I’m often asked about bokeh (which has a myriad of pronunciations bo?k? / boh-kay / boh-k?). The word originates from the Japanese word boke, which means “blur” or “haze.” It is essentially the aesthetic quality of the blur in an out of focus area of a photo. This is generally done to create a pleasant framing for a subject where the background is thrown out of focus and the subject becomes more pronounced.
The goal is to create a background that is pleasing. The goal is to push the scene far enough so that the distracting elements are removed. Bokeh usually appears in the brighter areas of a scene that fall outside of the region that is in focus. However, bokeh can appear at all tonal values.
The easiest way to create bokeh is to use a fast lens. That’s to say one that is capable of shooting at a wide Aperture. The following images were shot in Aperture priority mode under sunlight. The ISO was constant at 160, while the shutter speed varied to balance the exposure.
This first image was shot at /22. This aperture lets in the least amount of light and creates the deepest depth of field. The majority of the photo is on focus and it is a bit hard to know where to look.
The next shot is at /6.3. This is a common aperture found on many kit lenses included with cameras. In this case, the background is softened and its easier to tell what the subject of the photo is.
Using a faster lens means that you can open it up even more. In this case an aperture of /3.2 clearly throws the background out of focus. However the backside of the flower also becomes soft. This would be the maximum I would open up the lens for this shot as the primary subject is starting to lose definition.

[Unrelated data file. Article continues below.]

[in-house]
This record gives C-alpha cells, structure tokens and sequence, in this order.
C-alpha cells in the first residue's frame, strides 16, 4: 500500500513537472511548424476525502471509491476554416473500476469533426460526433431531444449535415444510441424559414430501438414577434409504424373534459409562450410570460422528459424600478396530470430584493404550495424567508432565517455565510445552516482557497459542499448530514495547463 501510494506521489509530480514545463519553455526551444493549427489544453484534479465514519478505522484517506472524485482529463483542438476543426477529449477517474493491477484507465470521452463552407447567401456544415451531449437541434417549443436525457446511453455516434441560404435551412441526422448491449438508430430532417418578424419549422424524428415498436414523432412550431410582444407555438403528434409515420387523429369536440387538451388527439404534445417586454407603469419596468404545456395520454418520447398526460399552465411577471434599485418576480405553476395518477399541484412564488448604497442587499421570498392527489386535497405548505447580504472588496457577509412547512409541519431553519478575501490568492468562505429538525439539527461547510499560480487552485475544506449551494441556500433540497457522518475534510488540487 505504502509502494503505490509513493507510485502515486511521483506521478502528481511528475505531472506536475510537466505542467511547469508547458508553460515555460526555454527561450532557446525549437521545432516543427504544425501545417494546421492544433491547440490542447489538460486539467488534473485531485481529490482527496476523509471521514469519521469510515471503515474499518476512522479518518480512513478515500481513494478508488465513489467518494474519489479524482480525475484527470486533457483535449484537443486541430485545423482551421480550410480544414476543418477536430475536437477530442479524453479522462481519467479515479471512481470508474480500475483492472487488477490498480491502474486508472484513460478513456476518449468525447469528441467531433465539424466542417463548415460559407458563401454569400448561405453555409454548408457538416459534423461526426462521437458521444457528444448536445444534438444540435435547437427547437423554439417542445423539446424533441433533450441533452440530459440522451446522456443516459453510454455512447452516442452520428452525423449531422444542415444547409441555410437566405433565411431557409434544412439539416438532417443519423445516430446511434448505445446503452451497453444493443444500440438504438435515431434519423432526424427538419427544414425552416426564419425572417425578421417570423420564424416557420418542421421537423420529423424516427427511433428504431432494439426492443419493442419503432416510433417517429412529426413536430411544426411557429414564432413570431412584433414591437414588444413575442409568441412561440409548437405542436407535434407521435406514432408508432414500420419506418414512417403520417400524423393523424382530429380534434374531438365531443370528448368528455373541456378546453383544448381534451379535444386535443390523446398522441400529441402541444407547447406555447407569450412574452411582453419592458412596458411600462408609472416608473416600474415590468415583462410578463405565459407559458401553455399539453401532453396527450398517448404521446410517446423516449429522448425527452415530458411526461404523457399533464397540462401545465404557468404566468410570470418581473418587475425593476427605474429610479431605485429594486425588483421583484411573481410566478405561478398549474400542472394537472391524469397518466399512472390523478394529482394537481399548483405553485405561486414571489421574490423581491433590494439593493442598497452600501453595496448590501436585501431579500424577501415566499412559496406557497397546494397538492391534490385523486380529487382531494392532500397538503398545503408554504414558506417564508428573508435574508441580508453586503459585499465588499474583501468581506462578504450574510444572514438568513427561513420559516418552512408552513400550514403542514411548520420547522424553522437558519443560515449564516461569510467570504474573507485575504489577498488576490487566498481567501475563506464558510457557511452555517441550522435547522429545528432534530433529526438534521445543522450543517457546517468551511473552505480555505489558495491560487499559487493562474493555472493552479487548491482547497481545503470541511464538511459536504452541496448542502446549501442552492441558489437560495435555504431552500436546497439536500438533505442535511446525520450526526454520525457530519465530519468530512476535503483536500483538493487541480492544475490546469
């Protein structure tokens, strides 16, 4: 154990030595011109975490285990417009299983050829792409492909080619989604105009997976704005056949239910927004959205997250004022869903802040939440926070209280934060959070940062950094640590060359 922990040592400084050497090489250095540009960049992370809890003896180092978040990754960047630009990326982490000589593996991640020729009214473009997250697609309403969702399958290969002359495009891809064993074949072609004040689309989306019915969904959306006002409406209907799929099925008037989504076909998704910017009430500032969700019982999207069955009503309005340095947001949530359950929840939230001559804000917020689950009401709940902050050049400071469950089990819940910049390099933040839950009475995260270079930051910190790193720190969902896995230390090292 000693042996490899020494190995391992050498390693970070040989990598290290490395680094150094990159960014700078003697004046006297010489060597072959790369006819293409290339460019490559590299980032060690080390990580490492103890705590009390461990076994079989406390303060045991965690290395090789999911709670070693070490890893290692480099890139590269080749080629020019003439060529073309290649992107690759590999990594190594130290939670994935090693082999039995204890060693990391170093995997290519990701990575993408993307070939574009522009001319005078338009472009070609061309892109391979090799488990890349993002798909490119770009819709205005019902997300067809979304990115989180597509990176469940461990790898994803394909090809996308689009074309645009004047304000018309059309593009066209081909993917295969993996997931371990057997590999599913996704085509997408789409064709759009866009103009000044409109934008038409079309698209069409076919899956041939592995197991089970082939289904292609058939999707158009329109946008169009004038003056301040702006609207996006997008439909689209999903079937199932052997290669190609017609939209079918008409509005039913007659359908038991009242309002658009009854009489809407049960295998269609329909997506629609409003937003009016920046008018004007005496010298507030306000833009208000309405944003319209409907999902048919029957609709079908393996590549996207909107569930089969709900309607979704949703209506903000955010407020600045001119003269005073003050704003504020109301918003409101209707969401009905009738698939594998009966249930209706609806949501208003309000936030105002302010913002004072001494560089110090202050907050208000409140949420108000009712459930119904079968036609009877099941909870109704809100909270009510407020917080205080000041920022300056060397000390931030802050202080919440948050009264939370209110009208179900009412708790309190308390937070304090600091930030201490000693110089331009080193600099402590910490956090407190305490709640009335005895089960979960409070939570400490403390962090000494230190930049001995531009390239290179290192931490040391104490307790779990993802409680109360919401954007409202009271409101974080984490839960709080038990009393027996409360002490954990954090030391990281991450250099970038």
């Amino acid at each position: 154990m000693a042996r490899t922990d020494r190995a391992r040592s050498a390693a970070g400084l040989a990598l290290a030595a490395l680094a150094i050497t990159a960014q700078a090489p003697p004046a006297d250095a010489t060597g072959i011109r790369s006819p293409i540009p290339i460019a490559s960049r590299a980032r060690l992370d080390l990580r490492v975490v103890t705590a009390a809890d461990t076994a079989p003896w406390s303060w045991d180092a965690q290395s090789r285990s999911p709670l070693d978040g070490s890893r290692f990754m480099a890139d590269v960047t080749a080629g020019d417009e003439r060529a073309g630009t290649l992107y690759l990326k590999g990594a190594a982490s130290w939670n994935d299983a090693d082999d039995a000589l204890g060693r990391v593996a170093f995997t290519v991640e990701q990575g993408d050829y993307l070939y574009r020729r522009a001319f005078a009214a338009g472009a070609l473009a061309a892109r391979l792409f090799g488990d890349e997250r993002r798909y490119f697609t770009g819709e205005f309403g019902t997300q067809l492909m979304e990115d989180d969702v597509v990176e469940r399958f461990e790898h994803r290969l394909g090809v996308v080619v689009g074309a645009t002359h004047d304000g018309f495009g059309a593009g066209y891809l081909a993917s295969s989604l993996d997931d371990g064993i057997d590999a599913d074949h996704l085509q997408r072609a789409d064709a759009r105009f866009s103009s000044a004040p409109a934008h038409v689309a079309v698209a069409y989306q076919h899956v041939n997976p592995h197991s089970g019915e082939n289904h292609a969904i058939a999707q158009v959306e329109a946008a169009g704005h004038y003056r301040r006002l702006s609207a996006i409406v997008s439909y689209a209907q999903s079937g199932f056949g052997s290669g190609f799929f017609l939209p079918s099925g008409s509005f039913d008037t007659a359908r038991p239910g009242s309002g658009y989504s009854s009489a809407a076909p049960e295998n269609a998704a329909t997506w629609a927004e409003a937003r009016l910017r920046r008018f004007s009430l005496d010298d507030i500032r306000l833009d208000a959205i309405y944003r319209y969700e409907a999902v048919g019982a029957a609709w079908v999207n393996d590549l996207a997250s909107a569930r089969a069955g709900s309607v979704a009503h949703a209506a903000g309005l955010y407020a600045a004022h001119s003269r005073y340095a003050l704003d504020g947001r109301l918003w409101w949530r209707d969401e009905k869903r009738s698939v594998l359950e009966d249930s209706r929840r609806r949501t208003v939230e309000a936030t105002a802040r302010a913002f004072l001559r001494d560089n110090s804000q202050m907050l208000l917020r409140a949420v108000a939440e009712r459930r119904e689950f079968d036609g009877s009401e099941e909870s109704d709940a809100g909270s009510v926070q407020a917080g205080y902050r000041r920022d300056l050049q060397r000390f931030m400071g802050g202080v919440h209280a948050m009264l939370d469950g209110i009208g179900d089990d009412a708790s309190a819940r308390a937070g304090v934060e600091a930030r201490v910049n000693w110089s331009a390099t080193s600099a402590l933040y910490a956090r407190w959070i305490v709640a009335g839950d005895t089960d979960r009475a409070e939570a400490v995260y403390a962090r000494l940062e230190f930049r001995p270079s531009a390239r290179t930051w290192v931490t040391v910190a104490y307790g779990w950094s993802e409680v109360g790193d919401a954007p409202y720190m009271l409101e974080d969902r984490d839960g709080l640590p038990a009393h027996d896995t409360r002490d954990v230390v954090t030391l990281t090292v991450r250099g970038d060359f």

This is the widest open my 50mm lens could go. This is the 50mm /1.8 (often called a nifty fifty). You can also find more expensive lenses that go as fast as /1.2. In this case the subject has focus problems as too much of the flower is out of focus. It is about 10 inches in diameter and the shallow depth of field made it impossible to keep the entire subject in focus.
When it comes to bokeh, the right amount is very subjective. Always try to balance how important the background is to your foreground. For the lizard, I wanted to preserve the background but still balance the image. The parrot was at a busy farmer’s market, so the background was unrelated to my subject. The Palm Springs cactus was subjective, but I pushed things pretty shallow. Be sure to experiment with your lens collection… remember the easiest way to experiment is using an Aperture Priority shooting mode.
Rich has published over 100 courses on Lynda.com. Rich has authored several books including From Still to Motion, Understanding Photoshop, Professional Web Video, and Creating DSLR Video.
Latest posts by Richard Harrington (see all)
- Want to Get Your Hands on a Canon 5D Mark IV Early? - August 29, 2016
- Editing with Photoshop Face-Aware Liquify on a Microsoft Surface - August 17, 2016
- Creating a Timelapse Sequence with Lightroom - August 15, 2016